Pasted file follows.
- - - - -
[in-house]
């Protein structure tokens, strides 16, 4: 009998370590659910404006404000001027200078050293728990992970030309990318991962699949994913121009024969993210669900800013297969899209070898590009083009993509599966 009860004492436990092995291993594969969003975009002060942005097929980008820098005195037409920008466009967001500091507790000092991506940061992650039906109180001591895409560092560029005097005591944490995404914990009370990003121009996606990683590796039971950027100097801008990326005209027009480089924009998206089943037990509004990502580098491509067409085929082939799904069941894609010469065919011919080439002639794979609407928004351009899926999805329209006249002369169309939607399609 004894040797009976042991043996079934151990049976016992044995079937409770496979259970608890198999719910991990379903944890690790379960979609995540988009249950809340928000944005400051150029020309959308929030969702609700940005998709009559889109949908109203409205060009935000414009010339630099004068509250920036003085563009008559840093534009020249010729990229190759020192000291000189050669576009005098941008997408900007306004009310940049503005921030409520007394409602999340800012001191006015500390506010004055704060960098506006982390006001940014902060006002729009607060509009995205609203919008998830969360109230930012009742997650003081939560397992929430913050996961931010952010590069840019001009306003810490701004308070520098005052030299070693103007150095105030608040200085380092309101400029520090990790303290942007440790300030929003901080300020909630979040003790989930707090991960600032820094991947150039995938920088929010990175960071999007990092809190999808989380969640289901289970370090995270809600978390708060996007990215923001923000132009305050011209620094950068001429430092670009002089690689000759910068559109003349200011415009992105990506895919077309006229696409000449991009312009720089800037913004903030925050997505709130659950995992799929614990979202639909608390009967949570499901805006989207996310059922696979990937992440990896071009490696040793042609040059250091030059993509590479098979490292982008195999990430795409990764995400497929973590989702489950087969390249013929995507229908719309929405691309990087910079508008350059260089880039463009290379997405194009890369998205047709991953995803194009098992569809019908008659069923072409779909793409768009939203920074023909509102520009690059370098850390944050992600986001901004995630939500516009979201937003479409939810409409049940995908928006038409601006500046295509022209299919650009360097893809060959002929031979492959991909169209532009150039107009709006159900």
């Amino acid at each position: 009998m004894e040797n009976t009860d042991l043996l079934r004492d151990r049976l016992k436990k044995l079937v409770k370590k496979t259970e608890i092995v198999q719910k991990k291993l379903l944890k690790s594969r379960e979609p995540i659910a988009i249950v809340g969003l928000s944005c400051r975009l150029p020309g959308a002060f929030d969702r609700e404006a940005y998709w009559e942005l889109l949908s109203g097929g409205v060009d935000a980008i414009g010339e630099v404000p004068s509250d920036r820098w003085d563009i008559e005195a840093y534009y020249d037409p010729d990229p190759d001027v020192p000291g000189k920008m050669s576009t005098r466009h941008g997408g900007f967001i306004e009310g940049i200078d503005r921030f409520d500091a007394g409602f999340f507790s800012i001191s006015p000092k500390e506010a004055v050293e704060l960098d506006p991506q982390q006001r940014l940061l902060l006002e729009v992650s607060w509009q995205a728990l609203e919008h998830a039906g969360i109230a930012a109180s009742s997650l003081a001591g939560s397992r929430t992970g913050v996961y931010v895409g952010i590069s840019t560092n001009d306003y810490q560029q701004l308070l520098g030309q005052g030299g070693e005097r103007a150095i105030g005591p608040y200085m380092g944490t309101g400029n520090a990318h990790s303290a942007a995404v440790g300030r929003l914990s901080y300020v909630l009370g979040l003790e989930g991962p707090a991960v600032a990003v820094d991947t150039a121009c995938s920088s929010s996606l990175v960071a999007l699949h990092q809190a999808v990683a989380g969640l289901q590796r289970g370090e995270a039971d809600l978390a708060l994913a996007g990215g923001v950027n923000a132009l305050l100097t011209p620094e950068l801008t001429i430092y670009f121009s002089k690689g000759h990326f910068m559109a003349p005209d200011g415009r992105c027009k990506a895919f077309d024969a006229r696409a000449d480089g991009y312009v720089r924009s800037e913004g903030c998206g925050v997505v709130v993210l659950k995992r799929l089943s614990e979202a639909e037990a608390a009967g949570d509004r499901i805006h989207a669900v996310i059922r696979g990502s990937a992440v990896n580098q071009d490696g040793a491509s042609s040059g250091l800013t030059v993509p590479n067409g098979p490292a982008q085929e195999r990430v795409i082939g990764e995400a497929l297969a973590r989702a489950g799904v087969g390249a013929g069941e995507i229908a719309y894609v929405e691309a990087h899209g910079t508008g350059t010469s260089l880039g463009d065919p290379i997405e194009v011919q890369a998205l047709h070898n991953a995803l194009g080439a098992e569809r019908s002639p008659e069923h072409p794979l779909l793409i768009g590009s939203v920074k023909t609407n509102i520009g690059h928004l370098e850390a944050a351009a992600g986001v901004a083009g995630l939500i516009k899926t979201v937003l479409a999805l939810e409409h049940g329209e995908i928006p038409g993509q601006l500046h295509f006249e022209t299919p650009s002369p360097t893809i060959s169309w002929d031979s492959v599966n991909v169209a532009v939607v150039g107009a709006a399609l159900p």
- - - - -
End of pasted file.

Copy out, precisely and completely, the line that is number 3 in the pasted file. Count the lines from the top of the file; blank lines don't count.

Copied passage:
């Amino acid at each position: 009998m004894e040797n009976t009860d042991l043996l079934r004492d151990r049976l016992k436990k044995l079937v409770k370590k496979t259970e608890i092995v198999q719910k991990k291993l379903l944890k690790s594969r379960e979609p995540i659910a988009i249950v809340g969003l928000s944005c400051r975009l150029p020309g959308a002060f929030d969702r609700e404006a940005y998709w009559e942005l889109l949908s109203g097929g409205v060009d935000a980008i414009g010339e630099v404000p004068s509250d920036r820098w003085d563009i008559e005195a840093y534009y020249d037409p010729d990229p190759d001027v020192p000291g000189k920008m050669s576009t005098r466009h941008g997408g900007f967001i306004e009310g940049i200078d503005r921030f409520d500091a007394g409602f999340f507790s800012i001191s006015p000092k500390e506010a004055v050293e704060l960098d506006p991506q982390q006001r940014l940061l902060l006002e729009v992650s607060w509009q995205a728990l609203e919008h998830a039906g969360i109230a930012a109180s009742s997650l003081a001591g939560s397992r929430t992970g913050v996961y931010v895409g952010i590069s840019t560092n001009d306003y810490q560029q701004l308070l520098g030309q005052g030299g070693e005097r103007a150095i105030g005591p608040y200085m380092g944490t309101g400029n520090a990318h990790s303290a942007a995404v440790g300030r929003l914990s901080y300020v909630l009370g979040l003790e989930g991962p707090a991960v600032a990003v820094d991947t150039a121009c995938s920088s929010s996606l990175v960071a999007l699949h990092q809190a999808v990683a989380g969640l289901q590796r289970g370090e995270a039971d809600l978390a708060l994913a996007g990215g923001v950027n923000a132009l305050l100097t011209p620094e950068l801008t001429i430092y670009f121009s002089k690689g000759h990326f910068m559109a003349p005209d200011g415009r992105c027009k990506a895919f077309d024969a006229r696409a000449d480089g991009y312009v720089r924009s800037e913004g903030c998206g925050v997505v709130v993210l659950k995992r799929l089943s614990e979202a639909e037990a608390a009967g949570d509004r499901i805006h989207a669900v996310i059922r696979g990502s990937a992440v990896n580098q071009d490696g040793a491509s042609s040059g250091l800013t030059v993509p590479n067409g098979p490292a982008q085929e195999r990430v795409i082939g990764e995400a497929l297969a973590r989702a489950g799904v087969g390249a013929g069941e995507i229908a719309y894609v929405e691309a990087h899209g910079t508008g350059t010469s260089l880039g463009d065919p290379i997405e194009v011919q890369a998205l047709h070898n991953a995803l194009g080439a098992e569809r019908s002639p008659e069923h072409p794979l779909l793409i768009g590009s939203v920074k023909t609407n509102i520009g690059h928004l370098e850390a944050a351009a992600g986001v901004a083009g995630l939500i516009k899926t979201v937003l479409a999805l939810e409409h049940g329209e995908i928006p038409g993509q601006l500046h295509f006249e022209t299919p650009s002369p360097t893809i060959s169309w002929d031979s492959v599966n991909v169209a532009v939607v150039g107009a709006a399609l159900p």